But there's another exciting thing I'm experiencing right now that almost makes me more excited than food: watching the soccer World Cup... in a country that really cares for soccer. Because there are only a few things that are more Italian than soccer, or watching soccer for that matter. And especially watching the World Cup, which is one of the few times when Italians come together and cheer for the same thing —namely the Italian team. I have many funny, sad, exciting and boring stories about the past World Cups and about me watching them, and I will tell you all of them in the next 30 days. But for now, I want to leave you with a recipe that kind of brings together two of my biggest passions, two things that really don't go well together: soccer and fine cuisine. So what does a fish tartare have to do with soccer, you may ask? Well, look at it. You will notice that this dish has the colors of my flag —red, white and green. Go Italy!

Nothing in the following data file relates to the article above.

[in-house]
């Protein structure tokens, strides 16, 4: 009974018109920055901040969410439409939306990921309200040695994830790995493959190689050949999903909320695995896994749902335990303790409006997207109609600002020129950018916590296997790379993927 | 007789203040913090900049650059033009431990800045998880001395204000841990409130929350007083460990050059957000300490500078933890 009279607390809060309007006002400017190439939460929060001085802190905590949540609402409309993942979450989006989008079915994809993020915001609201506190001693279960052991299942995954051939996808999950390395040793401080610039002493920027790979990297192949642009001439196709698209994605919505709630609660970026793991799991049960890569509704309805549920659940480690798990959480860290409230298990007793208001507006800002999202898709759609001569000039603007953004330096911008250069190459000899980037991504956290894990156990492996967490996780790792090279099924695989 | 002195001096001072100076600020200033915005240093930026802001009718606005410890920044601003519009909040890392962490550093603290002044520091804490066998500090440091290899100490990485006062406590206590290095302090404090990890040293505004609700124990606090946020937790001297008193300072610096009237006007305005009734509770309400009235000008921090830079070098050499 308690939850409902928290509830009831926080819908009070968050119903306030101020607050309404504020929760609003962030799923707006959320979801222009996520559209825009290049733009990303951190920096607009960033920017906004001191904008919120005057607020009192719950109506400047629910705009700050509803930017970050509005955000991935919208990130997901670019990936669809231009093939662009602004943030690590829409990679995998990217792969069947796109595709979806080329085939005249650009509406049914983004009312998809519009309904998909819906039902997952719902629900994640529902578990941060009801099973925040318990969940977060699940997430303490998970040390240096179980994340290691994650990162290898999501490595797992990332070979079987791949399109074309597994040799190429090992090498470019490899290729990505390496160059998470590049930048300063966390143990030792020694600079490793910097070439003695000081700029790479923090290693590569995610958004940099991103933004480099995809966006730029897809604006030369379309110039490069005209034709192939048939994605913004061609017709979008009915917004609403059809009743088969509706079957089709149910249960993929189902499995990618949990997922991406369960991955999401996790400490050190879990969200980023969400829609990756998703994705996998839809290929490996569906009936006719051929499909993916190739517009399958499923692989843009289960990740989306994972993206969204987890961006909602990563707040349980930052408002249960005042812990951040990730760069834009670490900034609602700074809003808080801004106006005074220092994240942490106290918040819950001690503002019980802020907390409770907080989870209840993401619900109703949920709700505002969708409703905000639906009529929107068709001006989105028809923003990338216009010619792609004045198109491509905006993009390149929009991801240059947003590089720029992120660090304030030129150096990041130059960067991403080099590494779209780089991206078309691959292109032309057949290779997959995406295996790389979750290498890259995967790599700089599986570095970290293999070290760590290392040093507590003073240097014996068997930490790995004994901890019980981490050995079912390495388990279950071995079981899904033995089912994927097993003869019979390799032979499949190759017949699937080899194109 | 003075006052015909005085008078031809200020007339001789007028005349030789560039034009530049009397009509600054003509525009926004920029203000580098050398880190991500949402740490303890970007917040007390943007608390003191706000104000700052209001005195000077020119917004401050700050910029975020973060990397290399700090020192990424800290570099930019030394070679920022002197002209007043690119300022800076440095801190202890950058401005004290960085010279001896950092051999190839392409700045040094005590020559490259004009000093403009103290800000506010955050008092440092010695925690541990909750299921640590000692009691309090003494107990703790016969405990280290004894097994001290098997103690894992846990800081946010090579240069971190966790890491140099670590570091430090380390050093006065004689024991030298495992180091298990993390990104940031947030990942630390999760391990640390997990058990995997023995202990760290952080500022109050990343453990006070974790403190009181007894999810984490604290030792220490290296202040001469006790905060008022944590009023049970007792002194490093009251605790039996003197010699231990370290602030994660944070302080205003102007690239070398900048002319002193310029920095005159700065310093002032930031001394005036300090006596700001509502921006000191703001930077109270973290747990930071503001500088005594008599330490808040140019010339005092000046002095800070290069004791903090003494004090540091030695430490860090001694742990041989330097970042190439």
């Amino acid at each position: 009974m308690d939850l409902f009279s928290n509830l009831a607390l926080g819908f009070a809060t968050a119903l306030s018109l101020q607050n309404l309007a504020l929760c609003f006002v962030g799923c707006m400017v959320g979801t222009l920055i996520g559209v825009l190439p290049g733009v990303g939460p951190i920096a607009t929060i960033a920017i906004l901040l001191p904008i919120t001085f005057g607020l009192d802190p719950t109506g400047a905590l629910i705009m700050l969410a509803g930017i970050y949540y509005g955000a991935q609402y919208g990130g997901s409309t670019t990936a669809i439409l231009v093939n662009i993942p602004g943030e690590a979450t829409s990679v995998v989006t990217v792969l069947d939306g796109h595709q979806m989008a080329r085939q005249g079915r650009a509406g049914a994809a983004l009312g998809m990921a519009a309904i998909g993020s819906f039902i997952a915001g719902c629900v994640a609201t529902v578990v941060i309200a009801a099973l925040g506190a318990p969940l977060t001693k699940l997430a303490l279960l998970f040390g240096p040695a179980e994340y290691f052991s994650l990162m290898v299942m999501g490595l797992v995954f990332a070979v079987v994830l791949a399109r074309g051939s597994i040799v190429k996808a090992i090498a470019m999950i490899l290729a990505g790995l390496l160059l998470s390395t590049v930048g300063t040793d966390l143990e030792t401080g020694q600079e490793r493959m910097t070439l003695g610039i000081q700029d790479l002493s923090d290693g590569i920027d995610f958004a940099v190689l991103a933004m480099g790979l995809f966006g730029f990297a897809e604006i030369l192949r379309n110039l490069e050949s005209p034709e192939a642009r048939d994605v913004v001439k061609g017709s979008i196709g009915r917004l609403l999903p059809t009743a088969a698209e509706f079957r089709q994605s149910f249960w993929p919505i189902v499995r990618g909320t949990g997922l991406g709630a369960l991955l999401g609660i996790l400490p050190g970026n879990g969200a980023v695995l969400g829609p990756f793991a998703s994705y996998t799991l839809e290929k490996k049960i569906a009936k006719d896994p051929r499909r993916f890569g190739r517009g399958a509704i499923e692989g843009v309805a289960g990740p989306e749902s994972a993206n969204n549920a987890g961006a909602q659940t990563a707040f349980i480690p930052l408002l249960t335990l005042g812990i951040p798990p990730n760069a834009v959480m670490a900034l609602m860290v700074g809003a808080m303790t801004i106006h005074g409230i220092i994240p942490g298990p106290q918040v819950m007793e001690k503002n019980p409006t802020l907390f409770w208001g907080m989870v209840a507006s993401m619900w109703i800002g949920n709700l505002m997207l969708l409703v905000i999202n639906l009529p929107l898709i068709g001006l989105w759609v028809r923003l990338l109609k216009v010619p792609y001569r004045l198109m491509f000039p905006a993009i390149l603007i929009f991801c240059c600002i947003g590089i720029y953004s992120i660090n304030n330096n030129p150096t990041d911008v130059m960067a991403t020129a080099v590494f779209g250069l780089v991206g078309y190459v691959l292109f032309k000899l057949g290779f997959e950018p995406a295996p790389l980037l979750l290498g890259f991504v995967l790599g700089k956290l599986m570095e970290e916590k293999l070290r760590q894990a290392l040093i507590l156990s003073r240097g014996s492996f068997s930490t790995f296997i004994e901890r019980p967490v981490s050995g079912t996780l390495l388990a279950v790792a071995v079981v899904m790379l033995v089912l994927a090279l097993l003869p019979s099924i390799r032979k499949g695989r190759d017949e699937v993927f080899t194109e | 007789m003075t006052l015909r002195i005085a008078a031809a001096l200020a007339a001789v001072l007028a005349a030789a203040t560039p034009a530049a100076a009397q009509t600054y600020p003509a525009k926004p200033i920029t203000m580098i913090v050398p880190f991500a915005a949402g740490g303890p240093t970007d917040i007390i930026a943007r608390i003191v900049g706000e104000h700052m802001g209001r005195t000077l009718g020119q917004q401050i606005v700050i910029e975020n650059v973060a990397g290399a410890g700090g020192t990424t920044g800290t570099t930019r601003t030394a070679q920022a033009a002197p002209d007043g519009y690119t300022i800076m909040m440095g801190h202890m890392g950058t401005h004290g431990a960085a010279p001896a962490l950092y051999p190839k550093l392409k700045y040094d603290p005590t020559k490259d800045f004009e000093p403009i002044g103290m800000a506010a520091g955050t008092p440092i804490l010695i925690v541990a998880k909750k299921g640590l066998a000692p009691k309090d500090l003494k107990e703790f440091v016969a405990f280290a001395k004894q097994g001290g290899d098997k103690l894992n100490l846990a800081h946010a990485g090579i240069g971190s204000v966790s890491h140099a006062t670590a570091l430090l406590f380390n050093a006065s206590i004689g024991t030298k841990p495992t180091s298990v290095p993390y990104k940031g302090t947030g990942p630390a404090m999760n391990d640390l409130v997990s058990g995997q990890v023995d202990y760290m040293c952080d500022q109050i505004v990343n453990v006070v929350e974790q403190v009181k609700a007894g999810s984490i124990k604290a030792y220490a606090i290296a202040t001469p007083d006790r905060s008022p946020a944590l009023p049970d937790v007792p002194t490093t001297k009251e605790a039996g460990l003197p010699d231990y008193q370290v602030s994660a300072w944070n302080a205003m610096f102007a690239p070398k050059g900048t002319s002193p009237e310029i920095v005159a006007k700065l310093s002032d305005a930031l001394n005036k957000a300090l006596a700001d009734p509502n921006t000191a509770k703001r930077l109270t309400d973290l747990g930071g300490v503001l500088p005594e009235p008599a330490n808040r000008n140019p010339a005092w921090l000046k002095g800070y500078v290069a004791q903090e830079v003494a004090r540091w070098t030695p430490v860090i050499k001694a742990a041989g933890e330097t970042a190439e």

Serves 4

3/4 pounds Mediterranean seabass, minced
6 baby zucchini with their flowers
A handful of basil
1 lime
1 shallot, thinly sliced
1 tomato, cubed
Salt and pepper

Mince zucchini flowers, , wash the zucchini and cut into small cubes.

Thinly slice shallot and soak in cold water for about 10 minutes. Drain, dry and place into a blender with a little olive oil, salt to taste, juice of a half lime, a handful of fresh basil and few drops of Tabasco.

Mix the minced seabass with the cubed tomato, zucchini and their flowers. Season with salt and pepper and season with the sauce you made in the blender. Shape using a mold and enjoy immediately.

Wednesday, June 9, 2010

Sole with cannellini in aromatic tomato broth